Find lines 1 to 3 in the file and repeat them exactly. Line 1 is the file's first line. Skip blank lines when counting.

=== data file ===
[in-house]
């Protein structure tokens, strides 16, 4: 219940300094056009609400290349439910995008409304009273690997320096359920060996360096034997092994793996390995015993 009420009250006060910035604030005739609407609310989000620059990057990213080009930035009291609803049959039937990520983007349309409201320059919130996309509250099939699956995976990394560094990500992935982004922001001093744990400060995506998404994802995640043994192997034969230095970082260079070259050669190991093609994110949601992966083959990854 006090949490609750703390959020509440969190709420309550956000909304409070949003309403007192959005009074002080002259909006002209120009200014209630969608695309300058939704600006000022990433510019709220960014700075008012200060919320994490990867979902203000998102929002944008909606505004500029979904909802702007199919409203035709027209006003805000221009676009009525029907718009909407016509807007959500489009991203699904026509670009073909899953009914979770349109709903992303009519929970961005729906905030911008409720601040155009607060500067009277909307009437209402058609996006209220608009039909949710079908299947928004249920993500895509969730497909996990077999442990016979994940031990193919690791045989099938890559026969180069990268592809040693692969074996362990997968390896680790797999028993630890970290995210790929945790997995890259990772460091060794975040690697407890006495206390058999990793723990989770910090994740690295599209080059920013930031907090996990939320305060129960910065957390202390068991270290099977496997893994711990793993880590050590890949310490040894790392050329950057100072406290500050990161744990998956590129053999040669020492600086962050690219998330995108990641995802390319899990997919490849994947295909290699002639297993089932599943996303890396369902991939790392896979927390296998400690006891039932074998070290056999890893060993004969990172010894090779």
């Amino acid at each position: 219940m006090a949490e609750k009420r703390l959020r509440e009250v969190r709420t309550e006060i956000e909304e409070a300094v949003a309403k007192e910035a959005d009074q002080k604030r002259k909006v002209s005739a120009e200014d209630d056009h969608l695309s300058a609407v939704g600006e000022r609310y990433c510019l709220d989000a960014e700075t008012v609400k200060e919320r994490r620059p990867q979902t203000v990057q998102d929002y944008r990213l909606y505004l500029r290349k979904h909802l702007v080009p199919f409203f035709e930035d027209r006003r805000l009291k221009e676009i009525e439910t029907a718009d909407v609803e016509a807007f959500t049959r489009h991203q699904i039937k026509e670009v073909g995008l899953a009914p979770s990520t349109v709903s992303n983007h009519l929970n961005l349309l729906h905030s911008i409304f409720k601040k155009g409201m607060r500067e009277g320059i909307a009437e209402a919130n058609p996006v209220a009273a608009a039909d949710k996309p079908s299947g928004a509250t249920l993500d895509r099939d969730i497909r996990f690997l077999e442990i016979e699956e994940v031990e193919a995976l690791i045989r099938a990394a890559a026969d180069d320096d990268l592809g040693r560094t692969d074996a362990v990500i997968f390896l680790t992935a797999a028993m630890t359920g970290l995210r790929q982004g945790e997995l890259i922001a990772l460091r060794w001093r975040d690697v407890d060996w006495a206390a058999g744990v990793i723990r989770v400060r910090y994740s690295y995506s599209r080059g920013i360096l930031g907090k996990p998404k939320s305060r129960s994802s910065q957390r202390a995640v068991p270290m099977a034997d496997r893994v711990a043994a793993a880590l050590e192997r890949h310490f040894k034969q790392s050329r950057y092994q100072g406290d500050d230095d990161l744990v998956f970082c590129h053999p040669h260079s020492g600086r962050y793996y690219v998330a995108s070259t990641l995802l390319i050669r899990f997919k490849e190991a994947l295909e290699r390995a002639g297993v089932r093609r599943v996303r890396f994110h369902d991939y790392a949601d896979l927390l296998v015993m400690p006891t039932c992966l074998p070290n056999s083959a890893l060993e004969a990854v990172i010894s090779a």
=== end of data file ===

[in-house]
């Protein structure tokens, strides 16, 4: 219940300094056009609400290349439910995008409304009273690997320096359920060996360096034997092994793996390995015993 009420009250006060910035604030005739609407609310989000620059990057990213080009930035009291609803049959039937990520983007349309409201320059919130996309509250099939699956995976990394560094990500992935982004922001001093744990400060995506998404994802995640043994192997034969230095970082260079070259050669190991093609994110949601992966083959990854 006090949490609750703390959020509440969190709420309550956000909304409070949003309403007192959005009074002080002259909006002209120009200014209630969608695309300058939704600006000022990433510019709220960014700075008012200060919320994490990867979902203000998102929002944008909606505004500029979904909802702007199919409203035709027209006003805000221009676009009525029907718009909407016509807007959500489009991203699904026509670009073909899953009914979770349109709903992303009519929970961005729906905030911008409720601040155009607060500067009277909307009437209402058609996006209220608009039909949710079908299947928004249920993500895509969730497909996990077999442990016979994940031990193919690791045989099938890559026969180069990268592809040693692969074996362990997968390896680790797999028993630890970290995210790929945790997995890259990772460091060794975040690697407890006495206390058999990793723990989770910090994740690295599209080059920013930031907090996990939320305060129960910065957390202390068991270290099977496997893994711990793993880590050590890949310490040894790392050329950057100072406290500050990161744990998956590129053999040669020492600086962050690219998330995108990641995802390319899990997919490849994947295909290699002639297993089932599943996303890396369902991939790392896979927390296998400690006891039932074998070290056999890893060993004969990172010894090779």
């Amino acid at each position: 219940m006090a949490e609750k009420r703390l959020r509440e009250v969190r709420t309550e006060i956000e909304e409070a300094v949003a309403k007192e910035a959005d009074q002080k604030r002259k909006v002209s005739a120009e200014d209630d056009h969608l695309s300058a609407v939704g600006e000022r609310y990433c510019l709220d989000a960014e700075t008012v609400k200060e919320r994490r620059p990867q979902t203000v990057q998102d929002y944008r990213l909606y505004l500029r290349k979904h909802l702007v080009p199919f409203f035709e930035d027209r006003r805000l009291k221009e676009i009525e439910t029907a718009d909407v609803e016509a807007f959500t049959r489009h991203q699904i039937k026509e670009v073909g995008l899953a009914p979770s990520t349109v709903s992303n983007h009519l929970n961005l349309l729906h905030s911008i409304f409720k601040k155009g409201m607060r500067e009277g320059i909307a009437e209402a919130n058609p996006v209220a009273a608009a039909d949710k996309p079908s299947g928004a509250t249920l993500d895509r099939d969730i497909r996990f690997l077999e442990i016979e699956e994940v031990e193919a995976l690791i045989r099938a990394a890559a026969d180069d320096d990268l592809g040693r560094t692969d074996a362990v990500i997968f390896l680790t992935a797999a028993m630890t359920g970290l995210r790929q982004g945790e997995l890259i922001a990772l460091r060794w001093r975040d690697v407890d060996w006495a206390a058999g744990v990793i723990r989770v400060r910090y994740s690295y995506s599209r080059g920013i360096l930031g907090k996990p998404k939320s305060r129960s994802s910065q957390r202390a995640v068991p270290m099977a034997d496997r893994v711990a043994a793993a880590l050590e192997r890949h310490f040894k034969q790392s050329r950057y092994q100072g406290d500050d230095d990161l744990v998956f970082c590129h053999p040669h260079s020492g600086r962050y793996y690219v998330a995108s070259t990641l995802l390319i050669r899990f997919k490849e190991a994947l295909e290699r390995a002639g297993v089932r093609r599943v996303r890396f994110h369902d991939y790392a949601d896979l927390l296998v015993m400690p006891t039932c992966l074998p070290n056999s083959a890893l060993e004969a990854v990172i010894s090779a």